Faced with packaging costs that account for more than 40% of production expenses and costly compliance with food safety regulations, food and beverage manufacturers and distributors place an ever-increasing reliance on automation. Instead of mix-and-match combinations of solutions, these companies want turnkey functionality from a single source, automation with the flexibility to adapt to rapidly changing tasks, challenging packaging materials, shrinking product cycles and working conditions that can range from highly hygienic to hostilely cold.
On the line, robots literally handle everything from soup to nuts, including loaves of bread, individual candies, beef, pork and cheeses. All robots that handle foods must operate in hygienic environments and withstand regular washdowns and sanitizing procedures. The real challenge for these middle-of-the-line robots, however, is to pick and pack at high speed, moving unstructured items such as individual candies from one conveyor belt to another and organizing them for proper insertion into outer packaging.
Furthermore, these robots handle items that pop up in random orientations, which demands a vision system to survey the conveyor and locate the items correctly. Vision systems rely on strategically placed cameras to provide a constant data feed that automation software decodes and implements to command robot action.
Near and at the end-of-the-line, robot end effectors must adapt to the complications of packaging materials ranging from glass and metal to paper, thin mylar or woven fabric bags. At the pack-and-palletize stages, for example, bagged products add complexity because their contents move around, whereas robots can grasp boxed products easily with a vacuum attachment. Properly implemented palletizing automation can increase productivity by up to 20% over the labor-intensive repeated motions required of human workers.
At a production facility or in a distribution warehouse, palletizing presents numerous challenges. Many items require stretch wrap, but although the flimsy material – which often includes holes – can be difficult to pick up, robots use vacuum attachments successfully. Heavy bagged items, such as rice and other grains, require a gripper that grabs the outside of the bag with tines and holds the top of the bag in place with a cylinder so it can stack the package on a pallet in the desired pattern. To stabilize palletized bags, automation software programs the robot to build a pyramid of packages, spread out on the bottom layers and placed closer together near the top of the stack. At the other end of the material spectrum, cans and bottles require error handling to avoid malfunctions if a product tips over or jams.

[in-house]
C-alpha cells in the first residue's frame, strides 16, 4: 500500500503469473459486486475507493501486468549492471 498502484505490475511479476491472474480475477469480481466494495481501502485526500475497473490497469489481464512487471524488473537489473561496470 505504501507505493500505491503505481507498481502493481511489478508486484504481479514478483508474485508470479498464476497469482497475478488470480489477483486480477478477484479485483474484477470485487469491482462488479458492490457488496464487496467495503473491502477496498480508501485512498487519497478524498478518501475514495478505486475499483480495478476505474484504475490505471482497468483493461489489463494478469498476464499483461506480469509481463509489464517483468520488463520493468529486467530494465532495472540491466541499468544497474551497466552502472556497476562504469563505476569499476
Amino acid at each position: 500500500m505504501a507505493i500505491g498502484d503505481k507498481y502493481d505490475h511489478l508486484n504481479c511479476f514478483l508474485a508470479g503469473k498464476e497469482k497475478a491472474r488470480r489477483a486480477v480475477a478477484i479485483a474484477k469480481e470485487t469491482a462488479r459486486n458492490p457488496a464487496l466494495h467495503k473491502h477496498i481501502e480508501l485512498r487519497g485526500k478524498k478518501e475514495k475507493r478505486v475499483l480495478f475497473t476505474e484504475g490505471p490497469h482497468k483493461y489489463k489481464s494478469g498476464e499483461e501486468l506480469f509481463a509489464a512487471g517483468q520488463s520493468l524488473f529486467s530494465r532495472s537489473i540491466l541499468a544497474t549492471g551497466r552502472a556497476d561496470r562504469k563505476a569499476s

Stacking applications take on a new level of significance in breweries, which deal with heavy crates that are as ideal for a robot with a vacuum gripper as they are unsafe for humans to load. In these installations – and especially when crates must stack high – palletizing robots provide the power, strength, speed and vision to shorten cycle times.
Just as food manufacturers palletize their products, distributors must depalletize them to fulfill orders from grocery stores or chains. The amounts of products in a warehouse vastly exceed the size of an individual order, even a large one, so distribution automation must be able to extract one layer of palletized products without disturbing the layers below. As distributors set up a palletized order, they must deal with mixed pallets made up of items as well as cases.
To fulfill the expectations of an industry that prefers single-source automation, manufacturers need a robotics portfolio that spans all the way from three to more than 1,000 kilograms, covering low to high payload applications with pose repeatability, reach, stacking accuracy, cold environment operation, waterproof and hygienic configurations. Multi-axis kinematics and flexible mounting configurations also become necessary in a variety of applications that process food items of all sizes and weights.
Along with the flexibility of the robots themselves, the food and beverage industry demands easy integration and user-friendly automation software. Object recognition must operate seamlessly and automatically to detect diverse products in equally diverse orientations. Palletizing operations require easy configuration without comprehensive knowledge of the underlying programming, automatically creating the robot program as well as the robot behavior.
An automation manufacturer with a full line of robots can tackle complex installations that require multiple reaches, payloads and other features to accommodate various parts of a production line.
System integrators need an extensive knowledge of best practices to implement effective automation for the cold, hygienic environments and washdown requirements often found in food and beverage production, especially in the dairy industry. All dairy products require refrigeration, but some must stay frozen and others must avoid freezing.
Complex palletizing and layering strategies also require in-depth experience to execute correctly in situations that switch frequently from product to product and pattern to pattern. A full-service partner can assist customers in planning, installation, training, support and preventive maintenance, starting with assessment of the types and sizes of robots best suited to each unique production line.
For food and beverage operations ranging from manufacturing through distribution, a single source of automation solutions provides the industry with the functionality and convenience to minimize production costs.